Positive percentage of new COVID-19 tests drops to 4.7% as overall testing climbs

Coronavirus 1280
Colorized scanning electron micrograph of an apoptotic cell (pink) heavily infected with SARS-COV-2 virus particles (green), isolated from a patient sample. Image captured at the NIAID Integrated Research Facility in Fort Detrick, Maryland.
NIAID

MADISON, Wis. — Despite a surge in the number of people tested in Wisconsin, the positive percentage of new COVID-19 tests has gone down Tuesday, according to the state Department of Health Services.

More than twice as many people were tested compared to Monday, with 12,781 results in the past 24 hours. The percentage has decreased to 4.7%, down from the 5.3% seen the day before. On Sunday, that number was as high as 7% before seeing a gradual decline. With 75 active labs in the state, as many as 18,425 tests can be conducted daily.

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Tuesday’s percentage amounts to 606 new cases, according to combined data from state and county health officials. Wisconsin’s overall total number of confirmed cases has reached 28,754. At least 22,217 people, or 79% of positive cases have fully recovered.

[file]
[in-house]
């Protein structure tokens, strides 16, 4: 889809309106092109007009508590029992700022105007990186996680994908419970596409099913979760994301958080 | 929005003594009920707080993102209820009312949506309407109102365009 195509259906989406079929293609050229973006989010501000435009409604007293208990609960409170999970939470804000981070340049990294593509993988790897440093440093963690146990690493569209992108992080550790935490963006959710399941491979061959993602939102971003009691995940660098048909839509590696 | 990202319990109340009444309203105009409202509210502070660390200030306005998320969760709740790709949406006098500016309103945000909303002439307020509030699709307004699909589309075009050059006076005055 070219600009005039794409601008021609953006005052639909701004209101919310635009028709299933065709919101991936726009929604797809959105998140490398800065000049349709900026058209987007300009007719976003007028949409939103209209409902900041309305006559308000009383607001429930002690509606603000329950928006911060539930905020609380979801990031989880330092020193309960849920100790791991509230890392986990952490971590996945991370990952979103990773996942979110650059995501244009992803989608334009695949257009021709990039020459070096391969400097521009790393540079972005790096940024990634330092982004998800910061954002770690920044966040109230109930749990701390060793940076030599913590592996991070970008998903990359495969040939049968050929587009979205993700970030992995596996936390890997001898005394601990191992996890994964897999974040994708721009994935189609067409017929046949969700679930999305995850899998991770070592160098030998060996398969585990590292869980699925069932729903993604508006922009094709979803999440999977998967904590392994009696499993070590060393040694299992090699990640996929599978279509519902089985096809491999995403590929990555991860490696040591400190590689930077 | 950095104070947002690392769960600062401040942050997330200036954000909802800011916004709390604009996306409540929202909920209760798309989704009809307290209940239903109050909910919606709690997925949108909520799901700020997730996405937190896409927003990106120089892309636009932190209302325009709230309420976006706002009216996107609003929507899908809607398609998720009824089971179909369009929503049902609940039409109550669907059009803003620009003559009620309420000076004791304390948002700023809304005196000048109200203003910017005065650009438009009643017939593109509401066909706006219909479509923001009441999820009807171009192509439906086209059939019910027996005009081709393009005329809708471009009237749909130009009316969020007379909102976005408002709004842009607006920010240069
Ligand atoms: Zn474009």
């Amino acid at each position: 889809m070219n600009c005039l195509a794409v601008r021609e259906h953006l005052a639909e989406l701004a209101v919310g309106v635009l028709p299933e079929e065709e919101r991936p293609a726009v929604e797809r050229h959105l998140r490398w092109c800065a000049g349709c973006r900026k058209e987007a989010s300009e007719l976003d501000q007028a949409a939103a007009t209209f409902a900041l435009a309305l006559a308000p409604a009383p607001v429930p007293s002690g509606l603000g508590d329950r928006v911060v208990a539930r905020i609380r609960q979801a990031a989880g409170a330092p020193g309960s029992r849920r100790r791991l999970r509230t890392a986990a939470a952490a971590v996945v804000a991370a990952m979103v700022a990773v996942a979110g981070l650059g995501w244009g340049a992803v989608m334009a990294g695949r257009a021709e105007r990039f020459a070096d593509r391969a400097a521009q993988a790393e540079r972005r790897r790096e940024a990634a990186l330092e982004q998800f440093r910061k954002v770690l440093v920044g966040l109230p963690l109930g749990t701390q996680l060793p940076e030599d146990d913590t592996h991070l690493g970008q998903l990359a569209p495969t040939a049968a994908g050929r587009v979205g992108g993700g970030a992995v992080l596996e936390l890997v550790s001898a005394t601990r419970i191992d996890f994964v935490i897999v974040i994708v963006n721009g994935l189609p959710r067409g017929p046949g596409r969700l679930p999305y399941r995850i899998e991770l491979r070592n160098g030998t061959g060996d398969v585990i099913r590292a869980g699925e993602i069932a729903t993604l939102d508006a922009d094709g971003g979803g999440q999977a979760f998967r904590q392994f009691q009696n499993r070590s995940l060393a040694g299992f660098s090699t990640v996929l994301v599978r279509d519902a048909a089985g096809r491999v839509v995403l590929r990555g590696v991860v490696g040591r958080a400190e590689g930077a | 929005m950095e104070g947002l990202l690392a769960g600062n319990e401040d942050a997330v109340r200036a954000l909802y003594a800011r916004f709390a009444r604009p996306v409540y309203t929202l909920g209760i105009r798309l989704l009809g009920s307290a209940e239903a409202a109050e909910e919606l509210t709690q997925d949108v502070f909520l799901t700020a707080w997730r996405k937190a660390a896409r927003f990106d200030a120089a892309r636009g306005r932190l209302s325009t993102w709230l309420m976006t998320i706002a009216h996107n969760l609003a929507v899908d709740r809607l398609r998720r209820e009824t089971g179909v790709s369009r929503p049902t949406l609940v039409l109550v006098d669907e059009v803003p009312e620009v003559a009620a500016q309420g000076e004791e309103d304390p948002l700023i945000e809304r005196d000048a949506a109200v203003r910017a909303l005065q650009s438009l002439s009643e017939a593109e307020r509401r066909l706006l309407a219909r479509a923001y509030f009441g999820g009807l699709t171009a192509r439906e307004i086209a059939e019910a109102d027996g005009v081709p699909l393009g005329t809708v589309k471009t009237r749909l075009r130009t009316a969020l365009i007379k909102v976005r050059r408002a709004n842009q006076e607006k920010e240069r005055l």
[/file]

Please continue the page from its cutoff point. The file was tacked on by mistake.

Health officials said 5,060 cases remain active, while five more people have died. The state’s death toll is now at 787.

Confirmed cases in the state have more than tripled since the start of May, where the total was below 8,000. Over 10,000 new cases were confirmed throughout June, with nearly 200 new deaths since June 1.

Dane County’s Breakfast on the Farm and Oktoberfest in La Crosse are the latest events to be canceled over coronavirus concerns. About 30% of Wisconsin counties are experiencing high levels of COVID-19 activity.

Public Health Madison and Dane County released a statement Tuesday regarding younger people who are testing positive and refusing to share the names of those who they have been in close contact with. Health officials said sharing contacts is important for improving the effectiveness of contact tracing during the pandemic.

For more information on COVID-19 in Wisconsin, click here.

 

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